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In Louisville, thousands of mourners remember ‘The Greatest’

Late sports icon Muhammad Ali began his final journey through the streets of his hometown on Friday. Accompanied by pallbearers such as Will Smith and Mike Tyson, a 17-car motorcade escorted the boxing champion’s casket through Louisville to Cave Hill Cemetery, where Ali was interred in a private ceremony, followed by a 15,000-strong memorial service. Judy Woodruff reports on the day of mourning.

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    The famous and the anonymous alike paid tribute today to Muhammad Ali. Their final farewell came in his hometown, Louisville, Kentucky.

    It was a day-long tribute befitting the man known as 'The Greatest.' Muhammad Ali began his final journey at a Louisville funeral home. The casket, draped in an Islamic shroud, was guided into a hearse by pallbearers who included actor Will Smith and former heavyweight champion Mike Tyson. A butterfly symbol, a nod to Ali's signature phrase, float like a butterfly, sting like a bee, adorned the windshield.

    From there, the 17-car motorcade wound its way through Louisville, with thousands lining the streets.

  • CROWD:

    Ali! Ali! Ali!

  • WOMAN:

    His impact transcends across the world. It's just a blessing and it makes us as Louisvillians proud that he's from our city and our hometown.


    Some even touched the hearse, while others ran alongside it. And the procession paused at sites of significance, such as the Ali Center in downtown Louisville, and the boxing legend's childhood home.

    The 19-mile procession ended at Cave Hill Cemetery on a road strewn with flower petals. Muhammad Ali chose the site a decade ago as his final resting place, with a headstone to be inscribed simply "Ali."

  • WOMAN:

    He spoke to the people. He spoke to all people. All people came together regardless of race and gender and religion. Everyone came together.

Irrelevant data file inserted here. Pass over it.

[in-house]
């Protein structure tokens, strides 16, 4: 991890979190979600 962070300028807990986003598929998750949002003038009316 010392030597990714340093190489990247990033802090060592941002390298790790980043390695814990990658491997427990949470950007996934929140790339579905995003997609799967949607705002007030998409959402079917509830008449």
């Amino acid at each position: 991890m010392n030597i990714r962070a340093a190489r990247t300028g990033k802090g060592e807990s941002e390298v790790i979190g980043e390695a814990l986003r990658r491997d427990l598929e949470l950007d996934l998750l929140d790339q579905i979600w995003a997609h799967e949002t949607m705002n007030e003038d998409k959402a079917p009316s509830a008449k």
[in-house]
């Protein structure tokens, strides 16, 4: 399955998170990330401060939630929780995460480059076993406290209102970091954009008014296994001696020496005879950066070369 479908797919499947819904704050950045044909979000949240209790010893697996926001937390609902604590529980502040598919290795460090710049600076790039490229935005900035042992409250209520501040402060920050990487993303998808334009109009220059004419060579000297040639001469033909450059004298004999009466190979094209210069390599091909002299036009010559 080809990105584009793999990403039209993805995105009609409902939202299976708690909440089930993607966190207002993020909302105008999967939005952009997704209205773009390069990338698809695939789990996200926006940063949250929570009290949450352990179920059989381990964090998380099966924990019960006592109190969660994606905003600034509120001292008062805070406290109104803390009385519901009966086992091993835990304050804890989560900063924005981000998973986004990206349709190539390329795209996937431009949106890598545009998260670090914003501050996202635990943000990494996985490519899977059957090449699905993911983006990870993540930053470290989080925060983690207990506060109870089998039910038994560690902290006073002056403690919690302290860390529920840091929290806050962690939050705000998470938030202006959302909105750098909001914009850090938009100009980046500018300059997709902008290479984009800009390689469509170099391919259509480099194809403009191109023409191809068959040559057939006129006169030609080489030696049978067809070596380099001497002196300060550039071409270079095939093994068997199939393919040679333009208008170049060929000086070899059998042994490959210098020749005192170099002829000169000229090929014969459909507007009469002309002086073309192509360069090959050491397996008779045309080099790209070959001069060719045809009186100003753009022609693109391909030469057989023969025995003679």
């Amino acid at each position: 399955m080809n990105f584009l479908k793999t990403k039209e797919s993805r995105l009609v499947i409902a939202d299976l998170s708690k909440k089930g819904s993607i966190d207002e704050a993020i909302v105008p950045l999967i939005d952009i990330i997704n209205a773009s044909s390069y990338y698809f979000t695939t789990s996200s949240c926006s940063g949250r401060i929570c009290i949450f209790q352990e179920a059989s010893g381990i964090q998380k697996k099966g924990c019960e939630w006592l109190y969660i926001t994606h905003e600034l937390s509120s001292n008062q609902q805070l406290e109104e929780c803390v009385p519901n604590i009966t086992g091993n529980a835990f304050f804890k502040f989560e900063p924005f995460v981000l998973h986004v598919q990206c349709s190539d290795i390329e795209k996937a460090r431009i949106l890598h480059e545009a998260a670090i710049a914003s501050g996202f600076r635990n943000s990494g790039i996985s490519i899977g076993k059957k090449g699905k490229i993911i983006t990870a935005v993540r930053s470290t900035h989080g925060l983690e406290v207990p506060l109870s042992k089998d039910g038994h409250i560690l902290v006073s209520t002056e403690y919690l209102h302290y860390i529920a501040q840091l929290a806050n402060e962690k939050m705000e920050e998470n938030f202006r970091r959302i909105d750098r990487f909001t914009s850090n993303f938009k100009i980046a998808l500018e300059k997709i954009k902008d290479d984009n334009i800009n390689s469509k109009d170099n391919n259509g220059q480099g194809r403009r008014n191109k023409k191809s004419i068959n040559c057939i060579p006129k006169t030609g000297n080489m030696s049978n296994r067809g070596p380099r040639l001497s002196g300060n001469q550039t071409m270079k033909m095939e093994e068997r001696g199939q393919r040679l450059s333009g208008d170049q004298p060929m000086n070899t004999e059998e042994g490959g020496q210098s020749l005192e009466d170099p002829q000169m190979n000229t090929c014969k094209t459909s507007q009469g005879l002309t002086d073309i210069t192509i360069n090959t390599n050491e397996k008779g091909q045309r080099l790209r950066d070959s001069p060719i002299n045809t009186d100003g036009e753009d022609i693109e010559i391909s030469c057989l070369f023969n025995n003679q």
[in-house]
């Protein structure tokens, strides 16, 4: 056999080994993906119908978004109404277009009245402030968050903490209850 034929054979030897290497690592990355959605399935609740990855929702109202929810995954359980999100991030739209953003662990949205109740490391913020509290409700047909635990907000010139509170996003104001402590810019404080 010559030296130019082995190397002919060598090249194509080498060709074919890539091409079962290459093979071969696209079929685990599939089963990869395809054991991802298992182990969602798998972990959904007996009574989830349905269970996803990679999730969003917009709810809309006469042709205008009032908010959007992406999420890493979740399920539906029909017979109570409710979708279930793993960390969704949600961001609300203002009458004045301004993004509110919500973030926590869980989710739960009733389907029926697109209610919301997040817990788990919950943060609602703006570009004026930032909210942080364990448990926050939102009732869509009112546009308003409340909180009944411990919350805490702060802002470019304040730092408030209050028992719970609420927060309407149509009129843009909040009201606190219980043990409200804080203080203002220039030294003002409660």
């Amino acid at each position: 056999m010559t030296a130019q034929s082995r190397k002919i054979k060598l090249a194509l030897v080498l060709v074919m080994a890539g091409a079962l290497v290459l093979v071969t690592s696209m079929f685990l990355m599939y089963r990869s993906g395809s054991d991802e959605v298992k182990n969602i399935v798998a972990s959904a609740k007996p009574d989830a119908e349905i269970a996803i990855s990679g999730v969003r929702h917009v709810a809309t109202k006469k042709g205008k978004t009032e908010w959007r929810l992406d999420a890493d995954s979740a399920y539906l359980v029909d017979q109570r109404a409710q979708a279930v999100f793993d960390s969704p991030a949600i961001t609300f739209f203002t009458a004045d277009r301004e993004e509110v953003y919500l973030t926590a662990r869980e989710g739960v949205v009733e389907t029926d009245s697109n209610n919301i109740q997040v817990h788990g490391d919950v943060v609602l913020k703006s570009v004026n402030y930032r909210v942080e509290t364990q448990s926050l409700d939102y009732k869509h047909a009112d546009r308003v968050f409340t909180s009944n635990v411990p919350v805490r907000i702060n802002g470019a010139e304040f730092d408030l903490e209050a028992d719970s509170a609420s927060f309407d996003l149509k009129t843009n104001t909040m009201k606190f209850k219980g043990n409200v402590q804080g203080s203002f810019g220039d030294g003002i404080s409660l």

The burial service was private, but 15,000 people turned out for the public memorial service that followed. Ali himself had requested the event be open to ordinary fans, and hundreds of celebrities, dignitaries and sports greats joined them.

    They ranged from Jesse Jackson to Arnold Schwarzenegger, Utah Senator Orrin Hatch, whom Ali befriended in the 1980s and who spoke at the service.

    The formal eulogies began with Ali's widow, Lonnie:

  • LONNIE ALI, Muhammad Ali’s Widow:

    The boy from Grand Avenue in Louisville, Kentucky, grew in wisdom from his journeys. He discovered something new, that the world really wasn't black and white at all. It was filled with many shades of rich colors, languages and religions.

    And, as he moved with ease around the world, the rich and powerful were drawn to him, but he was drawn to the poor and the forgotten.


    And there was comedian Billy Crystal, dubbed little brother by the three-time heavyweight champion. Crystal's famous 1979 routine "15 Rounds" was about Ali.

  • BILLY CRYSTAL, Comedian:

    It's great to look at clips, and it's amazing that we have them, but to live in his time, watching his fights, experiencing the genius of his talent, was absolutely extraordinary. Every one of his fights was an aura of a Super Bowl. He did things nobody would do. He predicted the round that he would knock somebody out, and then he would do it.



    He was funny. He was beautiful. He was the most perfect athlete you ever saw, and those were his own words.



    Journalist Bryant Gumbel met Ali as a teenager, and in 1991 interviewed him about the Parkinson's disease that he battled for decades.

    BRYANT GUMBEL, Host, HBO's "Real Sports": Some of us like him took pride in being black, bold and brash. And because we were so unapologetic, we were in the eyes of many way too uppity. We were way too arrogant. Yet we reveled in being like him. By stretching society's boundaries as he did, he gave us levels of strength and courage we didn't even know we had.


    Former President Bill Clinton presented Ali with a Citizens Medal in 2001, and spoke at the dedication of the Ali Center four years later. He gave the day's final eulogy.


    I think he decided, before he could possibly have worked it all out, and before fate and time could work their will on him, he decided that he wouldn't be ever disempowered.

    He decided that not his race, nor his place, nor the expectations of others, positive, negative or otherwise, would strip from him the power to write his own story.


    Muhammad Ali died one week ago today at the age of 74.

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